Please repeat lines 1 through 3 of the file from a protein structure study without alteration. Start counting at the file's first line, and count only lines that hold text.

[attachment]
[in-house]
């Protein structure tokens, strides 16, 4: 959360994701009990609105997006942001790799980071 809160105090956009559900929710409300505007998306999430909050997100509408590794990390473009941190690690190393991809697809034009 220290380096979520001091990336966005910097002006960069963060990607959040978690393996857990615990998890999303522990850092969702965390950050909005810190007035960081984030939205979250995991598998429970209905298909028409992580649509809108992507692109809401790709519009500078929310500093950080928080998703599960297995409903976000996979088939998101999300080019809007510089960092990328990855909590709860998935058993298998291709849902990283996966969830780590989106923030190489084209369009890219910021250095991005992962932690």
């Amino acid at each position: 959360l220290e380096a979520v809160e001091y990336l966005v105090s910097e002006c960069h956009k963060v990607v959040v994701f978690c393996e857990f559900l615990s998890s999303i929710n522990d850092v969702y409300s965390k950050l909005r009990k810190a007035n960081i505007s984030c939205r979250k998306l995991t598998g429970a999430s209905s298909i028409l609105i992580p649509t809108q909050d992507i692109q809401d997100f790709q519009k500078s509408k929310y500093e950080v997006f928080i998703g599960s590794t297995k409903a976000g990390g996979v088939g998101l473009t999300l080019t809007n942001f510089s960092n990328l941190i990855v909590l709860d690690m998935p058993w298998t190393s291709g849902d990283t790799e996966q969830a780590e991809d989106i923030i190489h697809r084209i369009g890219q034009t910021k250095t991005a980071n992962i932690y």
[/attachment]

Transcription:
[in-house]
């Protein structure tokens, strides 16, 4: 959360994701009990609105997006942001790799980071 809160105090956009559900929710409300505007998306999430909050997100509408590794990390473009941190690690190393991809697809034009 220290380096979520001091990336966005910097002006960069963060990607959040978690393996857990615990998890999303522990850092969702965390950050909005810190007035960081984030939205979250995991598998429970209905298909028409992580649509809108992507692109809401790709519009500078929310500093950080928080998703599960297995409903976000996979088939998101999300080019809007510089960092990328990855909590709860998935058993298998291709849902990283996966969830780590989106923030190489084209369009890219910021250095991005992962932690």
């Amino acid at each position: 959360l220290e380096a979520v809160e001091y990336l966005v105090s910097e002006c960069h956009k963060v990607v959040v994701f978690c393996e857990f559900l615990s998890s999303i929710n522990d850092v969702y409300s965390k950050l909005r009990k810190a007035n960081i505007s984030c939205r979250k998306l995991t598998g429970a999430s209905s298909i028409l609105i992580p649509t809108q909050d992507i692109q809401d997100f790709q519009k500078s509408k929310y500093e950080v997006f928080i998703g599960s590794t297995k409903a976000g990390g996979v088939g998101l473009t999300l080019t809007n942001f510089s960092n990328l941190i990855v909590l709860d690690m998935p058993w298998t190393s291709g849902d990283t790799e996966q969830a780590e991809d989106i923030i190489h697809r084209i369009g890219q034009t910021k250095t991005a980071n992962i932690y």